In the wake of MSNBC "Hardball" host Chris Matthews's deplorable comments regarding the Bush administration having "finally been caught in their criminality," many conservatives are wondering if this clearly left-leaning pundit should be allowed to moderate GOP presidential debates including this Tuesday's.
To address the growing controversy, Fox News's "Fox & Friends" invited media members from both sides of the aisle Monday morning to debate the issue. On the left were Ellis Henican of Newsday and Ellen Ratner of FNC; on the right were radio host Herman Cain and Jim Pinkerton of Newsday (video available here courtesy Johnny Dollar).
In the end, I strongly agree with Henican and Cain who felt that candidates should be willing and able to answer anybody's questions regardless of political leaning if they want to attain the highest office in the land.
On Friday's Hardball, MSNBC's Chris Matthews tried to explain away his “criminality” allegation against the Bush administration, hailed as his “hero” a CBS News correspondent who touted Jesse Jackson as “a sort of conscience of the country” and, in showing pictures from the Thursday night party celebrating Hardball's 10th anniversary, illustrated how he was surrounded by liberals.
Comments from Matthews on his show suggested that his charge against the Bush administration -- “they've finally been caught in their criminality” -- which the Washington Examiner quoted him as saying at the party, was merely a reference to Scooter Libby. But he failed to specifically clarify, correct or deny the quote. He argued “that in one case,” Bush administration “efforts to silence critics, and to cover up those efforts, got a senior Cheney aide caught up in criminality, indeed, in a conviction for perjury and obstruction of justice.” Matthews, playing the martyr to obviously unsuccessful supposed attempts to silence him, then trumpeted “my hero Eric Sevareid,” who “once noted we cannot always be right on the facts, though we must try to be; we cannot always be fair, but we must try to be. But we must always be independent.” If only Matthews really lived up to that “independent” promise.
MRC Research Director and NewsBusters senior editor Rich Noyes appeared on Friday's "The Big Story with John Gibson" on the Fox News Channel to discuss how MSNBC anchor Chris Matthews declared that the administration has “been caught in their criminality” just days before he was scheduled to co-moderate a GOP presidential debate on CNBC.
In a week when Democratic senators tried to intimidate executives at Clear Channel Communications based on a false interpretation of Rush Limbaugh’s “phony soldiers” comment, MSNBC host Chris Matthews on Thursday decried what he said were complaints from the Bush White House to MSNBC executives about the content of his show. “They will not silence me!” Matthews declared at a celebration of the 10th anniversary of his "Hardball" show, the (Washington, D.C.) Examiner reported.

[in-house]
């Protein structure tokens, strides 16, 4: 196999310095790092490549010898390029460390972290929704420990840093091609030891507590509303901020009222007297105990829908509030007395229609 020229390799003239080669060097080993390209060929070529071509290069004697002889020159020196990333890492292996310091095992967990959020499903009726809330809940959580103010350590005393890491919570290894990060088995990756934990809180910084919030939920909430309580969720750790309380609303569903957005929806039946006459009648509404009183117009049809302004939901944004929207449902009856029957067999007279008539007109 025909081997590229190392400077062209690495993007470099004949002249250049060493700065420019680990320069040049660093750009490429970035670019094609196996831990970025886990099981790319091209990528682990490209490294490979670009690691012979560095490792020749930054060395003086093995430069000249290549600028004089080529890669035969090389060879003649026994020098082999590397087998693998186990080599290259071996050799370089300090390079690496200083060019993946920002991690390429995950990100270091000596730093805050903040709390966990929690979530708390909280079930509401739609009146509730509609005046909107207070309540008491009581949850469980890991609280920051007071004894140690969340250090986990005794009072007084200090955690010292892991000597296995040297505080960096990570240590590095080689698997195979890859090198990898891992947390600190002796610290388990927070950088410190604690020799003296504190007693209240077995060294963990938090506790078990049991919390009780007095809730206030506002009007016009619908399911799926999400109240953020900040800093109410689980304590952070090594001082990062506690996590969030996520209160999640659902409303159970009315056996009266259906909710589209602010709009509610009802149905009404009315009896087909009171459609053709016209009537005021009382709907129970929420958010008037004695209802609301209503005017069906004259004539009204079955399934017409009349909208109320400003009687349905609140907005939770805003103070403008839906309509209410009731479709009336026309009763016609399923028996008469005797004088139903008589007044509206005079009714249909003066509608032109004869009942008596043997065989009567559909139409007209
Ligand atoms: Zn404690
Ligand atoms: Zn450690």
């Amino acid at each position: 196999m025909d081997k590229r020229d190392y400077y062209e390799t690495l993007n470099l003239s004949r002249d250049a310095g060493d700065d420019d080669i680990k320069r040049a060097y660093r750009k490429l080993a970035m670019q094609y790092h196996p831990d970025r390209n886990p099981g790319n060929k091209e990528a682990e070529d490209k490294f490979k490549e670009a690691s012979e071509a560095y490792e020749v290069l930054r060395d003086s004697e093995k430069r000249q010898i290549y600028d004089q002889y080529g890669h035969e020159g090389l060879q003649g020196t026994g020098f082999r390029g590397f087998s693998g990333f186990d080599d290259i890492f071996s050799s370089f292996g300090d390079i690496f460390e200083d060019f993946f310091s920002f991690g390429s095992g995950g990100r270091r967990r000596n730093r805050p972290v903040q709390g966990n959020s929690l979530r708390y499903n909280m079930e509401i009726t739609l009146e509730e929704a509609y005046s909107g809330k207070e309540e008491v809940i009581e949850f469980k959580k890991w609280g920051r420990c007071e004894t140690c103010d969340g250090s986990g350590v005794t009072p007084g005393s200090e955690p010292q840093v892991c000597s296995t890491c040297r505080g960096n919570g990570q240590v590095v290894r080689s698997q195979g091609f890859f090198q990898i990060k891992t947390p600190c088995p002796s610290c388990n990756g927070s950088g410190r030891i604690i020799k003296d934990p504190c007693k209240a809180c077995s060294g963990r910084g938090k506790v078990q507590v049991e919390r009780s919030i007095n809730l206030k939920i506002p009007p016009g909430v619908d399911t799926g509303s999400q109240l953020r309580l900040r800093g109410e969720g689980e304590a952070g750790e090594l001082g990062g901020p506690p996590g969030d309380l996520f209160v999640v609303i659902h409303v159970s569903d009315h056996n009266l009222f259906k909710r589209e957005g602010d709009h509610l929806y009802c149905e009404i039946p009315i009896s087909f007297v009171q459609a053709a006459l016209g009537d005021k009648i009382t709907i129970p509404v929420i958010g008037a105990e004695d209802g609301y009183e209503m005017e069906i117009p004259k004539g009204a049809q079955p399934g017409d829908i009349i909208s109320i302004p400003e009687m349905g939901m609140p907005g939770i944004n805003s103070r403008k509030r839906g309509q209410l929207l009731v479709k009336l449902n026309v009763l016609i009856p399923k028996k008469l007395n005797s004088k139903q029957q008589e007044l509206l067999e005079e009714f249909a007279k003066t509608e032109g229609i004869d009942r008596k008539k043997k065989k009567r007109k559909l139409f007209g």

Talking about the Democrats’ threats to silence Limbaugh on Tuesday, Matthews put all of the onus on Limbaugh’s speech, not liberals’ attacks on the First Amendement. “Do you think that Rush Limbaugh was right to call people who oppose the war who have served ‘phony soldiers?’” Matthews demanded of a panelist, distorting the facts. “So we’re agreed, so we all disagree with Rush Limbaugh,” he later claimed.
The fellow synonymous with "Hardball" showed his soft side today. Interviewed by his wife to help mark the show's 10th anniversary and promote his new book, "Life's a Campaign,"Chris Matthews was frequently emotional as he talked about everything from his heroes [including JFK, Churchill and Hemingway], his drinking days and his admiration for John McCain's patriotism.
In contrast, Kathleen Matthews, a former TV news anchor, exuded a composed professionalism. A nice, cool balance to Chris's fire, it seemed.
Later, John Kerry reminded us of what we didn't, shall we say, necessarily love about the guy.
Despite the fact that the print media have mostly backed off the "phoney soldiers" smear against Rush Limbaugh, on Wednesday's "Hardball," host Chris Matthews refused to correct the record, instead choosing to toss a softball to anti-war Congressman Jack Murtha as he asked him on Wednesday's "Hardball":
"What do you think of Rush Limbaugh's comment the other day that somebody was a phony soldier because they opposed the war? He also said they were a phony Republican, by the way, because he said Republicans couldn't possibly, a Republican couldn't possibly be against the war? What do you make of that?"
Rep. Jack Murtha: "I don't watch Rush Limbaugh."
Matthews: "Ha! You don't have to watch him, you gotta hear about him. I don't either, I hear about him."
The Media Research Center distributed the following press release Monday afternoon:
Media Research Center President Brent Bozell blasted MSNBC for deliberately misrepresenting statements radio host Rush Limbaugh made Thursday about an anti-war activist who falsely and despicably passed himself off as an Army Ranger and Purple Heart winner. On Friday, MSNBC’s Hardball and Countdown programs wrongly adopted the dishonest spin of the far-left group Media Matters to attack Limbaugh.